Colour psychology

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Colour psychology
Have you ever noticed how different you feel in some rooms to others? A room painted with red walls can make you feel energised or excited, while a room with blue walls can promote calmness and relaxation. Colour has the power to transform not only our homes but the way we feel, our behaviour and our general efficiency.

“Just like sound or your favourite music or a song can uplift your spirit,” says colour therapist Thelma van der Werff of Colour Comfort, “so can the energy of colour change the way you feel.”

What colours feature in your home?

Take a look around your home and you’ll probably see a pattern. It might be vibrant pick-me-up colours or calming, back-to-nature hues. While we sometimes experiment with different colours, most of us gravitate towards certain types of shades.

“Some colours you prefer above others,” says Thelma, “and these colour choices are revealing a story. Your favourite colour or colours reveal aspects of your personality and talents. The colours you dislike will reveal your challenges or stumbling blocks.”

color paint rollersFor example, if you’ve never worn red or feel reluctant to wear red – a colour that energises, stimulates and promotes courage and determination – it may indicate a lack of energy or exhaustion, or a belief that you cannot change circumstances or situations in your life, says Tanja Clauberg, also from Colour Comfort.

“It may be difficult or hard work to materialise your ideas and your visions. But it’s not so much, ‘Oh, I can’t wear red.’ Look further. ‘What has made me stop wearing red?’ A lot of people, if they’ve started wearing red again they’ve become motivated and they start getting encouraged. They’ve got a new sense of determination and strength.”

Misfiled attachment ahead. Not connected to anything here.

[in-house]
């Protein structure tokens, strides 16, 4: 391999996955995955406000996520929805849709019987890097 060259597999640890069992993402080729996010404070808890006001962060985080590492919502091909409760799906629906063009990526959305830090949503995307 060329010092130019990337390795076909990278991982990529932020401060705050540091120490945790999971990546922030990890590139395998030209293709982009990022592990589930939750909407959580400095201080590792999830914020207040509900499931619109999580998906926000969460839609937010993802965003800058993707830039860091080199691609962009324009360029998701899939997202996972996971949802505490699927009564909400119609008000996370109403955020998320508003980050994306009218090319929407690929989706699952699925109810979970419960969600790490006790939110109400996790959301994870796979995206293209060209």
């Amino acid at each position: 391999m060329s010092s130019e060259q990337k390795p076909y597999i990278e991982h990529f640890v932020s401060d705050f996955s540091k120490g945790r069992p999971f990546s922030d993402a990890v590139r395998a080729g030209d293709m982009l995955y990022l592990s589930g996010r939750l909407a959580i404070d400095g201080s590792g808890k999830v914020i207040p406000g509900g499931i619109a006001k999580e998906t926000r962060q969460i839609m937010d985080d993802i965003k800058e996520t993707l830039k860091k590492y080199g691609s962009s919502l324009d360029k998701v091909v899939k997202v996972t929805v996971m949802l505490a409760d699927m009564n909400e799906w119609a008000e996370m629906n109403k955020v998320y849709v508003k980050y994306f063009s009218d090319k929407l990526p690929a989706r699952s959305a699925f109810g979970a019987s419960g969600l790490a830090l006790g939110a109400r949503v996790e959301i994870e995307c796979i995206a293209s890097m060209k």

Reprogramme a behaviour with colour

To reprogramme a behaviour, you can introduce a colour that reflects aspects you want to change or improve, whether it’s on your walls, in your clothes or other objects. “You will use this colour as an anchor to change unconscious unwanted behaviour into conscious wanted behaviour,” says Thelma.

The colour choices in clothing are the easiest to change, and these choices can change per day and even per hour.

“Watch young children how they love to change their clothes several times a day,” says Thelma. “The colours in our clothing are actually reflecting how we feel, how we want to present ourselves and what drives and motivates us.”

Conversely, the colours in our environment reflect what we need in order to feel safe (in our home) or what we need in order to work more efficiently (in the office), says Thelma.

color paint rollers“You can have your entire house painted yellow, but never wear this colour. This indicates that you need the characteristics of yellow to feel comfortable and safe but you are not expressing these characteristics yourself. For that reason it is sometimes easier to paint a wall in a colour and look at this colour from a distance instead of wearing the colour and allowing this colour to really come very close to you, to be precise, on your body.”

However, just as colour can bring about a positive response, it can also produce a negative response if you overdose on it.

color paint rollers“Let’s take red, for example,” says Tanja. “If you overdose on red you’re probably going to get a very dominant person. It creates aggression. People who wear red feel excited. They’re ambitious. They experience a lot of passion for life. They’re not afraid to show their emotions. They’re very strong and confident people. However, if you overdose on it you can become very aggressive and very dominant and dogmatic.”

color paint rollersGreen on the other hand is balancing and harmonising, and possesses a soothing influence on body and mind. It brings peace, comfort, hope, nurturing, and healing. Research shows that patients recovering from surgery will leave hospital sooner and need fewer painkillers if they’re placed in a room that has a view of nature and greenery. However, too much green can make a person become indecisive and experience a lack of direction.

Paint roller with pin paintPink is another calming colour, associated with gentleness, softness, romance, compassion and femininity. It is nurturing and physically soothing, and colour therapists may use it to help heal grief and sadness. But if you overdose on pink, it can be physically draining and make you feel weaker and less effective.